I see what I did there.

And we’re w8ing…

 

Time to go find something to do for a few hours. From high technology computing to cross stitch!

9 COMMENTS

  1. So I completed the installation and everything went smoothly.
    With all the excitement, I go ahead and open up the store, the very first app listed on the start screen, only for it to crash (close itself, no warning given).
    Being the optimist I am, I thought to myself, well it’s only a preview, so perhaps it happens. So I go ahead to open other apps, but to my disappointment they all crash as well. I’ve had Windows 8 for about 2 hours now and still haven’t seen the metro UI in action save for the settings panel.
    Does anyone have an idea as to what could be the cause of this mayhem, especially since everything seems to work just fine in the Desktop mode? For me, the metro UI was the sole reason I installed windows 8, thus not having it work, is really frustrating. Thanks!
    I’ve got an hp-notebook g62 laptop (64bit, 4GB Ram) by the way. I made a complete installation while keeping my settings and documents.

  2. I’m totally ignorant on laptops, sorry. Hopefully one of our more experienced folks can give you a hand.

    So far, I’ve gone into the store and grabbed Wordament (I’ve got it on the phone and want to see the integration), the weather app from the contest, and Evernote. Unfortunately, it made my husband lag on the MMO he’s playing, I’ve stopped for the night. I’m on IE right now: I started from the Start area (the Metro UI) and changed to the desktop. I’m still learning where all the mouse-gestures are and what they do.

    So, so far, it’s working well on my HP Pavilion. Unfortunately, I borked it on my Samsung netbook – when I partitioned the drive, I let it change from Basic to Dynamic. DON’T DO THAT. Lesson Learned.

  3. YOU NEED A TOUCH SCREEN DEVICE TO SEE THE METRO UI MENU.

    I WILL HAVE TO GO FIND THE REGEDIT SETTING BUT IF YOU DON’T HAVE A TOUCH DEVICE – THIS REGEDIT WILL SHOW THE METRO UI.

    P.S. – DOUG, DAVID, AND THE GANG HERE – I WILL BE SHOWING A CONSUMER VIDEO OF THIS ON MY ARCHOS 9 SOON.

  4. No, I can absolutely verify that you do NOT have to have a touch screen to use the Metro UI – it plays nicely with the mouse, it just takes getting used to. Will it be preferable in the long run? I doubt it, but I’m willing to give it a little while.
    If you mean the left- & right-hand snap menus, just pit your mouse in the lower left and right corners, respectively. There’s also the top & bottom menus that come up when you right-click anywhere. Those are the only ones I’m currently aware of.

  5. So it seems like my failure to use the metro UI earlier on had something to do with the installation of windows 8. before i’d used the tool microsoft provides to upgrade to windows 8, but then i decided to simply download the iso, burn it to a dvd and run installation from there and now it’s working perfectly.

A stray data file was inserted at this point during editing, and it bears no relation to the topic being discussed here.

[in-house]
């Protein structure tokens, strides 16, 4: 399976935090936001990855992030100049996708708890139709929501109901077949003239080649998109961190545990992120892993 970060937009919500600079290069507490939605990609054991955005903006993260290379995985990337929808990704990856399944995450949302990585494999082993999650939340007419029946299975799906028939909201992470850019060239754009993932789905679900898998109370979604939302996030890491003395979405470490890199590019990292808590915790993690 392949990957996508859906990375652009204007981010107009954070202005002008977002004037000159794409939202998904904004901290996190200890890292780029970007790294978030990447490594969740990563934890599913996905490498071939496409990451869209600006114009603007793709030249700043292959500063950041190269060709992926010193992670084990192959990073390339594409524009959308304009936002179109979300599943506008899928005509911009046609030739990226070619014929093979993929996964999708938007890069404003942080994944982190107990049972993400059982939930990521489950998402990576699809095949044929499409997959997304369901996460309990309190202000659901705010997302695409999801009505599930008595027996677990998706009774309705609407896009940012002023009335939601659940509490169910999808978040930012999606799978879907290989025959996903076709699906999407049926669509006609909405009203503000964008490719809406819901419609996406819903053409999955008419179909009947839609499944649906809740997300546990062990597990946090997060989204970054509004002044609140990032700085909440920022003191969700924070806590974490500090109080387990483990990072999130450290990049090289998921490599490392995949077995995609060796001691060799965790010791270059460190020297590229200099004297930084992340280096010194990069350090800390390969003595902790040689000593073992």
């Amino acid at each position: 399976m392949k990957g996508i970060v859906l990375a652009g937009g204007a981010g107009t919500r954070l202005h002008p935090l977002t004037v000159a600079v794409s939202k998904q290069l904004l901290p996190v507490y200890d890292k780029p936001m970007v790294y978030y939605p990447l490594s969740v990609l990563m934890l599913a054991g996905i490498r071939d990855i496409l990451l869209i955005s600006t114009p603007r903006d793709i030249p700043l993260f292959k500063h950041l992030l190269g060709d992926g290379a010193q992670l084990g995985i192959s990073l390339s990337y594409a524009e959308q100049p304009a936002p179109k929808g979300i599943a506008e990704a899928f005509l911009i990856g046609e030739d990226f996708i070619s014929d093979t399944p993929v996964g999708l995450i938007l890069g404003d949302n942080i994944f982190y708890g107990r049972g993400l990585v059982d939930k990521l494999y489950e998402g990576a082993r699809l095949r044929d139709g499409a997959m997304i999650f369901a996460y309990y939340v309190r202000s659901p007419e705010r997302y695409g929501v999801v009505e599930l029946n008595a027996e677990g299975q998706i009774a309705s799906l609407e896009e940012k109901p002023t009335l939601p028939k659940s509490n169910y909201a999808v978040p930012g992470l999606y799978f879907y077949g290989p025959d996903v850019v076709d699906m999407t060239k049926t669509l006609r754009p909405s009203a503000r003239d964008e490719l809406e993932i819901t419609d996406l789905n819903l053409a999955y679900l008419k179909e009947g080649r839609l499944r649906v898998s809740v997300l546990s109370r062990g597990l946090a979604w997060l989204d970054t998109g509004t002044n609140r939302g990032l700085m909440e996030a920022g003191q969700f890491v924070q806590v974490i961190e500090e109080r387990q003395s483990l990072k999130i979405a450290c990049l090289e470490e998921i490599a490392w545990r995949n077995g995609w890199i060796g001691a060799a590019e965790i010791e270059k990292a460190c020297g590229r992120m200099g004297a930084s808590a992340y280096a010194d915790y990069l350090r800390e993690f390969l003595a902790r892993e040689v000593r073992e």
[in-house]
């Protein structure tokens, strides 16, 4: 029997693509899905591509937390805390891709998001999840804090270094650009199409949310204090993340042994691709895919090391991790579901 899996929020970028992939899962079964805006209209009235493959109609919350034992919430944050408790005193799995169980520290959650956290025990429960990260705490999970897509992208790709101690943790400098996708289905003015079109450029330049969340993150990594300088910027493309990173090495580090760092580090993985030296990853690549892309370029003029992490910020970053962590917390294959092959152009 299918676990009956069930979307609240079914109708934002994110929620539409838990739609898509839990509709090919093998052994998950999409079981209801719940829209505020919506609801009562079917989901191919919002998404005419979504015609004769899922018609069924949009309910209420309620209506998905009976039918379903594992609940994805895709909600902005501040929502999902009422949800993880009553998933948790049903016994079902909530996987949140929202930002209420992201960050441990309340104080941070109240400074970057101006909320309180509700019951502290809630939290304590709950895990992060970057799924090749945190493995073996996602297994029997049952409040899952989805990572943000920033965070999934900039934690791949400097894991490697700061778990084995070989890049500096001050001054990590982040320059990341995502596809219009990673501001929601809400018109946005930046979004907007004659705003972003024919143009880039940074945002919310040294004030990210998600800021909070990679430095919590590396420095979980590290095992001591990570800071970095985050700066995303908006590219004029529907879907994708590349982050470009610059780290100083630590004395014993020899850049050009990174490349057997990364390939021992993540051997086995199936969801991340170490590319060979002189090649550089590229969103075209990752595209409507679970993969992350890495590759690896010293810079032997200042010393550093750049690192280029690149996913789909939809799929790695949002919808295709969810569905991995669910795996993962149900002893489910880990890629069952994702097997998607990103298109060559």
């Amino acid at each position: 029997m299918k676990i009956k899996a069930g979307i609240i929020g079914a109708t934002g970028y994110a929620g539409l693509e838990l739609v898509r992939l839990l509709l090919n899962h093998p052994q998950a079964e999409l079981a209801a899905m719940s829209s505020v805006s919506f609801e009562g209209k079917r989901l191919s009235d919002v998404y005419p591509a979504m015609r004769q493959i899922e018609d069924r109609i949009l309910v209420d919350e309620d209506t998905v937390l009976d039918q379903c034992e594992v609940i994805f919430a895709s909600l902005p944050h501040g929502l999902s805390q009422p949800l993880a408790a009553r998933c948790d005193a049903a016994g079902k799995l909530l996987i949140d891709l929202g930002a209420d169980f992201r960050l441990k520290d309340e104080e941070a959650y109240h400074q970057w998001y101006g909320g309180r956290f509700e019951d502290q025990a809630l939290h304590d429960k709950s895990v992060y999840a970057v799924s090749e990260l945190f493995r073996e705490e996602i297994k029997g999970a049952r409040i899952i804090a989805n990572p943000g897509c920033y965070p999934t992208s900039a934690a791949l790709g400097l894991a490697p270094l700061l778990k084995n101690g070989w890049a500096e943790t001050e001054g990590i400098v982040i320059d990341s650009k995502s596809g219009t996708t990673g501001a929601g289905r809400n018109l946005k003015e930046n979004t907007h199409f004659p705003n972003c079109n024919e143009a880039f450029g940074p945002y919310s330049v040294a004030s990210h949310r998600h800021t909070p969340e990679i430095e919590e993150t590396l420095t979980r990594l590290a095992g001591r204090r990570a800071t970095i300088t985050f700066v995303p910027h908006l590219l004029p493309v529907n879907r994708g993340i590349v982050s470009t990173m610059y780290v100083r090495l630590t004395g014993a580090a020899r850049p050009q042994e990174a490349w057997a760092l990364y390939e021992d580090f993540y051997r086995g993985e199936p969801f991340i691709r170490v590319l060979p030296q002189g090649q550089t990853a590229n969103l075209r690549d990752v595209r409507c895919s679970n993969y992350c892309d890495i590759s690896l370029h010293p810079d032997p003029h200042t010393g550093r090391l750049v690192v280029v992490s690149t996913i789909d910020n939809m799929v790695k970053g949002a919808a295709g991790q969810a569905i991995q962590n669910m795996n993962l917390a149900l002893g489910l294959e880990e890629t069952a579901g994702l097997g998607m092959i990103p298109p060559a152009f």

So after about 36 hours of using Windows 8, what can I say.
    Windows 8 is really awesome!, both the metro UI and desktop mode. It’s a lot quicker and smoother for starts.
    Even though i have no touch screen, using the metro UI with a mouse is so easy and feels natural. I can’t say the same for the trackpad. That kinda sucks.
    There are still very few metro apps on the store, but that will certainly change very soon.
    The OS is different and yet still feels so familiar. Indeed, the more you get a hang of how to use it, the more you love it! Way to go Microsoft!

  6. I am suddenly seeing a problem: Using the desktop, how do you access programs without a Start button?? The quick and obvious solution is the Windows Explorer. But I don’t like to clutter my desktop with lots of icons, so this could be a major issue for me. Time to go check the blog!

  7. use windows key + f to launch the search file and simply type in the name of the application you want. In my case, I’ve simply pinned all my most used apps to the start screen, and its all too easy now. have you any idea how to go back within an app? we need a back button ASAP

  8. Back out of an app is Win+F4. I don’t know yet about backing within an app. Took me forever to figure out the < - back button on IE under metro was the arrow to the left of the URL bar on the bottom...

  9. Load the Desktop toolbar (right click taskbar, Toolbars) on the desktop. When you click it a menu appears and includes all the non Win8 apps you installed, along with Control Panel, Libraries, Network, Computer, etc. Basically teplaces the old Start menu. Oh, and it is ALT+ F4 to close a Start screen app.

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